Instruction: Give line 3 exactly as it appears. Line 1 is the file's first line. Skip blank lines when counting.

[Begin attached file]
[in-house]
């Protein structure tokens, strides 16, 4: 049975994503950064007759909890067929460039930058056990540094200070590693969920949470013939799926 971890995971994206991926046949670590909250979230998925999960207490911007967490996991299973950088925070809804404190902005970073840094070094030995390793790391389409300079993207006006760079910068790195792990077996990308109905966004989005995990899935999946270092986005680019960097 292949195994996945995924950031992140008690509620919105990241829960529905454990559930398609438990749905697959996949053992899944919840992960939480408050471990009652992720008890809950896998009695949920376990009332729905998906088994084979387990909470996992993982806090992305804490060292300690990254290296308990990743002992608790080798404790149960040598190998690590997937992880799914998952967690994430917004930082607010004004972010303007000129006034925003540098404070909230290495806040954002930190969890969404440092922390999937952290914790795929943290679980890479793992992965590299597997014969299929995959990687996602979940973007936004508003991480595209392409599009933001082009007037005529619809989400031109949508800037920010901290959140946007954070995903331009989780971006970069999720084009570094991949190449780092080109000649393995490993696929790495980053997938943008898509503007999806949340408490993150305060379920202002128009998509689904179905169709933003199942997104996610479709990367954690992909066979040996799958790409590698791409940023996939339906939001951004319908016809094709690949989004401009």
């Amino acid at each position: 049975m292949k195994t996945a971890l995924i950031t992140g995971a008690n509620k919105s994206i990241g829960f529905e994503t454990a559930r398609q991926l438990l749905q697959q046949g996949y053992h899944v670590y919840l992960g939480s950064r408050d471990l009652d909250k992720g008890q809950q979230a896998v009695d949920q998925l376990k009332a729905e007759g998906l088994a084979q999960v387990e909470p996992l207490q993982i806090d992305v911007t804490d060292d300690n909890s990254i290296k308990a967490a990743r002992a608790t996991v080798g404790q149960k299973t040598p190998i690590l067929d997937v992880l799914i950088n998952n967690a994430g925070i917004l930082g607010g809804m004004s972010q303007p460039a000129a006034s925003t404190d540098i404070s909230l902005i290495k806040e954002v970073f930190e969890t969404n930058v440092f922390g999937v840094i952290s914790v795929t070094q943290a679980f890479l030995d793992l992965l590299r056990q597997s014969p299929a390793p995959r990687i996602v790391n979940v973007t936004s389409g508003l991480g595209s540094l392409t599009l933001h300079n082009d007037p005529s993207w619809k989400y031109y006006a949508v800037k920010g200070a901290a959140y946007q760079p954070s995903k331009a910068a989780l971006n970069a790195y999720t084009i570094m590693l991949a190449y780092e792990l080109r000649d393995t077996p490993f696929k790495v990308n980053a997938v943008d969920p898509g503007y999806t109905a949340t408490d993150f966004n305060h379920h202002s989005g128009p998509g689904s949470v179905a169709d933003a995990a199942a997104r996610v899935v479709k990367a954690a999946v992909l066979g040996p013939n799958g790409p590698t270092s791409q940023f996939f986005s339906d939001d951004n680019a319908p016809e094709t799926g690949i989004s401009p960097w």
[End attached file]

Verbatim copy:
């Amino acid at each position: 049975m292949k195994t996945a971890l995924i950031t992140g995971a008690n509620k919105s994206i990241g829960f529905e994503t454990a559930r398609q991926l438990l749905q697959q046949g996949y053992h899944v670590y919840l992960g939480s950064r408050d471990l009652d909250k992720g008890q809950q979230a896998v009695d949920q998925l376990k009332a729905e007759g998906l088994a084979q999960v387990e909470p996992l207490q993982i806090d992305v911007t804490d060292d300690n909890s990254i290296k308990a967490a990743r002992a608790t996991v080798g404790q149960k299973t040598p190998i690590l067929d997937v992880l799914i950088n998952n967690a994430g925070i917004l930082g607010g809804m004004s972010q303007p460039a000129a006034s925003t404190d540098i404070s909230l902005i290495k806040e954002v970073f930190e969890t969404n930058v440092f922390g999937v840094i952290s914790v795929t070094q943290a679980f890479l030995d793992l992965l590299r056990q597997s014969p299929a390793p995959r990687i996602v790391n979940v973007t936004s389409g508003l991480g595209s540094l392409t599009l933001h300079n082009d007037p005529s993207w619809k989400y031109y006006a949508v800037k920010g200070a901290a959140y946007q760079p954070s995903k331009a910068a989780l971006n970069a790195y999720t084009i570094m590693l991949a190449y780092e792990l080109r000649d393995t077996p490993f696929k790495v990308n980053a997938v943008d969920p898509g503007y999806t109905a949340t408490d993150f966004n305060h379920h202002s989005g128009p998509g689904s949470v179905a169709d933003a995990a199942a997104r996610v899935v479709k990367a954690a999946v992909l066979g040996p013939n799958g790409p590698t270092s791409q940023f996939f986005s339906d939001d951004n680019a319908p016809e094709t799926g690949i989004s401009p960097w």